Maybe not the smoking gun: that video of a Russian lt. colonel in Ukraine

The Russian (probably) lt. colonel (maybe)

The Russian (possibly) lt. colonel (maybe)

Feelings are running high about Russia’s campaign of pressure and destabilisation in Ukraine and perhaps not surprisingly foreign journalists and pundits sympathetic to Kyiv are eager to pounce on anything which appears to offer proof about the much-discussed but surprisingly elusive direct Russian role. As a result, sometimes pictorial or video evidence is being taken at face value when it needed a little more cautious scrutiny: witness the video purportedly of Russian soldiers in Ukraine being blocked by plucky Ukrainians, which turned out to be Ukrainian troops being harangued by ethnic Russian militants. (The uniforms were a give-away then.) The latest “smoking gun” is a video in which a man in Russian camouflage introduces himself to the defecting Horlivka police as a lt. colonel in the Russian army and introduces them to their new chief. So far, so straightforwardly damning. However, while this may appear to the holy grail of proof, I’m afraid that I think it ought to be taken with some caution.

The soldier does indeed wear appropriate Russian camo, but–and I know here I sound like I am channelling Putin’s disingenuous comments when challenged about the “little green men” in the Crimea–that’s no great feat. I could pop to my local voentorg store and pick up the same. He has none of the other accoutrements of soldierly kit than one might expect, but this is not in itself vastly significant as it is not a combat situation. On the other hand, his cap is definitely not military issue; why is such a senior officer not at least wearing his issue camouflage baseball cap instead of something looking pretty civilian to me?

He presents has passport as “proof” of his status, even though it does nothing of the sort. All his passport can say is that he is a Russian: it would be like my presenting my passport to prove that I was a professor. Why is he not showing his military ID? Indeed, given the Russian emphasis on at leasts the appearance of punctiliousness, why not some rubber-stamped document from the Horlivka “mayor” confirming his authority?

This is potential political dynamite, and a relatively senior Russian officer trusted enough to be deployed in Ukraine as a kind of proconsul would presumably have some political savvy. So why is he allowing himself to be videoed doing this, as the filming doesn’t look as if it was covert?

I do not doubt that there are Russian government agents and covert operators in the field in eastern Ukraine, but I am unconvinced this guy is one of them. If I had to guess, I’d say that if he really is a lt. colonel, it’s in the reserve and he is just one of the growing number of Russian “war tourists” that Moscow is happy to encourage, without specifically directing, who’s just throwing his weight around in a complex and confusing situation. This is, after all, the nature of the current messy, semi-unguided ‘Great Game II’--Moscow can to a degree simply rely on chaos and autonomous actors, reserving direct action for crucial moments, while individuals can seize the moment and find themselves in unexpectedly important positions. (‘The Man Who Would Be King‘, anyone?)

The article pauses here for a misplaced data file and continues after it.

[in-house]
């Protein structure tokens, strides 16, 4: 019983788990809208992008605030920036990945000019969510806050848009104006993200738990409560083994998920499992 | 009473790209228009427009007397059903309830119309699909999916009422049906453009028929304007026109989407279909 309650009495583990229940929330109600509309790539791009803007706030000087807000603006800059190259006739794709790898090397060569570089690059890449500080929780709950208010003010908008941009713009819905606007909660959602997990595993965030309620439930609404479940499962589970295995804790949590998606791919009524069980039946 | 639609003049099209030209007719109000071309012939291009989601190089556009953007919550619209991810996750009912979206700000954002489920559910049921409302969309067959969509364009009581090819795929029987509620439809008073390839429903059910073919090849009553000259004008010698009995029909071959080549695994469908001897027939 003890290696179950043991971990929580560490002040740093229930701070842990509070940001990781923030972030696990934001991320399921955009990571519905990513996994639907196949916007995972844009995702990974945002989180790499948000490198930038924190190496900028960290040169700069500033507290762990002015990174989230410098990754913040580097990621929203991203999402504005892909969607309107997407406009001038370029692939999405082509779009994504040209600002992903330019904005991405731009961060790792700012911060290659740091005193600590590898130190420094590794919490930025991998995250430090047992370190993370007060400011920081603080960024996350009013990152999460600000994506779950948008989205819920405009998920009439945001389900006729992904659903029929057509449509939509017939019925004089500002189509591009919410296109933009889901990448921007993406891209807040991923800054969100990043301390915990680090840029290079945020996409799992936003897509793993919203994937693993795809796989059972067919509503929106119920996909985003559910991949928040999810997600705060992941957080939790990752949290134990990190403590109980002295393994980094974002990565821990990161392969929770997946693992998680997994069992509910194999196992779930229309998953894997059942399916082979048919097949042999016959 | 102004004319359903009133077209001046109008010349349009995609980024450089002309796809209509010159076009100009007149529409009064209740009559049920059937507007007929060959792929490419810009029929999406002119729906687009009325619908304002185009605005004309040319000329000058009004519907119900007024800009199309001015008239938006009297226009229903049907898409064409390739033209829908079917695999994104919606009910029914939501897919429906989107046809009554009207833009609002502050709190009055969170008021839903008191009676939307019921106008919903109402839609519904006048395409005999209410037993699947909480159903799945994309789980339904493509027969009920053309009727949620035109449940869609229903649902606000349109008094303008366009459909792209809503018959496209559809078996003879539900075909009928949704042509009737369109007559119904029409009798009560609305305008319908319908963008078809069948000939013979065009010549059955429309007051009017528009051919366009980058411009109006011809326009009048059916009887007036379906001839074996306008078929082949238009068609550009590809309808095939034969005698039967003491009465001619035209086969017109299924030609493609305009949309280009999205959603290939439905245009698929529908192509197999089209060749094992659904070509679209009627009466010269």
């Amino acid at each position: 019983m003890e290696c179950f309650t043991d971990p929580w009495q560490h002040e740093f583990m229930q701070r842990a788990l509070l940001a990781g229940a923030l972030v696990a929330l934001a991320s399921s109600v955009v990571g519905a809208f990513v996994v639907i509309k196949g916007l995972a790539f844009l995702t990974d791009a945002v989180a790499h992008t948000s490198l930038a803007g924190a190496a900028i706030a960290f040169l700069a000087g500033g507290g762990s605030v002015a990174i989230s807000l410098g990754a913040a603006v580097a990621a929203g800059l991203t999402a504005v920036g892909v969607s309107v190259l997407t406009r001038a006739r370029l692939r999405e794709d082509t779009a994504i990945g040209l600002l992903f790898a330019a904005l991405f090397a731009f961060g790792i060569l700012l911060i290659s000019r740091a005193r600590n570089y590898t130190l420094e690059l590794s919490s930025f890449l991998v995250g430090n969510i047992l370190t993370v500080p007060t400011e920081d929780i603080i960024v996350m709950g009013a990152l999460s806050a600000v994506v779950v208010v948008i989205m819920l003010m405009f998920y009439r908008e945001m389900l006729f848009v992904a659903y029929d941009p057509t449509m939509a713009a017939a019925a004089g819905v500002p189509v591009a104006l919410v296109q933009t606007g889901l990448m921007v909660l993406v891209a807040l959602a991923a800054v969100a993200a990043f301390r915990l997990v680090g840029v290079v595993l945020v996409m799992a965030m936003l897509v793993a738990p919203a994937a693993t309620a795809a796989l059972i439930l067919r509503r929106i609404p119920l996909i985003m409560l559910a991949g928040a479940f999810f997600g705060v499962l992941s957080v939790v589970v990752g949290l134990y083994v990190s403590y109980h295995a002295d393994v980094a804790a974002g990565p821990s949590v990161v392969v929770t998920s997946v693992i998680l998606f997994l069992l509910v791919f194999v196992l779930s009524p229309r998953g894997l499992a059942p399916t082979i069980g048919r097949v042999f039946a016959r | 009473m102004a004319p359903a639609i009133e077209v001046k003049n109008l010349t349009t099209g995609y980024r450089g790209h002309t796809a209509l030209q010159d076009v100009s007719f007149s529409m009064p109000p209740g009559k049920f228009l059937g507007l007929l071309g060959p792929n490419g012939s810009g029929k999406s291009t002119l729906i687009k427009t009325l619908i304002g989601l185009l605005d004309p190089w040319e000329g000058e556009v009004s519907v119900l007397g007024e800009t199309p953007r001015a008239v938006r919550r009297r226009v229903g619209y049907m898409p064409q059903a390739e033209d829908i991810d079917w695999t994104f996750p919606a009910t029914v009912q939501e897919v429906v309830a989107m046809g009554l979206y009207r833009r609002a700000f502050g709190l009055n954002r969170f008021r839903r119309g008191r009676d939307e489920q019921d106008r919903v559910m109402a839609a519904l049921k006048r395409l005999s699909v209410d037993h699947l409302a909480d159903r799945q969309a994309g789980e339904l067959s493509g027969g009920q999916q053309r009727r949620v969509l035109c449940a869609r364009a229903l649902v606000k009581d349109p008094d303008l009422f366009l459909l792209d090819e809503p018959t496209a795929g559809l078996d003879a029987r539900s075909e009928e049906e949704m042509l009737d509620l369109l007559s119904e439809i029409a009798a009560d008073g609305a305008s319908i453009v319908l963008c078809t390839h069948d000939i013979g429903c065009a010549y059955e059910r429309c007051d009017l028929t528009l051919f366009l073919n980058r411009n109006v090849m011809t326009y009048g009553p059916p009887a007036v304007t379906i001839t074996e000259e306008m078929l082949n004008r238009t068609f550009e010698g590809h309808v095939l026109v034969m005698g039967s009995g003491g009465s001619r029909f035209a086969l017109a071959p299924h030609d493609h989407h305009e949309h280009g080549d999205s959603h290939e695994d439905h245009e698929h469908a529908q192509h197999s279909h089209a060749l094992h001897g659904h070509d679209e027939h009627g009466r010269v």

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  1. I completely agree with your assesment: this is not a proof and actually looks a bit suspicious. However, I cannot that easily dismiss these phone conversations:

    Admittedly, the suspicious aspect is an absence of an encrypted radio equipment. I am not sure what is the quality/range and avaliability of this equipment in the Russian army, but still for this kind operation they should have such radios.

  2. rom Kharkov: Today I got to talk over a cup of coffee with some guys with St. George ribbons. I had to present myself as an activist “for Russia.” I was simply interested in finding out what was going on in their heads. The guys are young, around age 20. Kharkov residents. They were standing along Kulinichevskaia Street, and there were separatists all around, with red flags and other flags like them. I went up to them, and I started talking with them, one word at a time. I asked them why they only come to help us on the weekends, and they said that when they get orders to come, they come. Then we started talking about pay, because it’s hard to do this stuff for free. They said our people get 150 grivnias a day, and the Russians, mostly people from Kursk, get 450 rubles, and commanders get from 100 to 500 US dollars a day. There are guys who went through training in Russia, and there are “advisors” from Russia.

    Comment under Motyl’s article.

  3. And should be skeptical of claim by SBU that they recorded authentic Bezlier-Strelkov discussion about murder of Rybak:

  1. Video of Russian Lt. Colonel in Ukraine not Quite the Smoking Gun
  2. In Eastern Ukraine, The Hunt For A Smoking Gun — And A Real Russian Holding It | News 12
  3. In Ost-Ukraine die Jagd für einen schlagenden Beweis - und ein wirklicher Russe, der ihn hält - Nachrichten Heute Deutschland | Nachrichten Heute Deutschland
  4. In Eastern Ukraine, The Hunt For A Smoking Gun -- And A Real Russian Holding It « Secured Archives Secured Archives
  5. How Putin has turned organized crime into a tool of statecraft and war
  6. Asking the Right Questions | Dart-Throwing Chimp
  7. Those Mysterious Tanks in Ukraine
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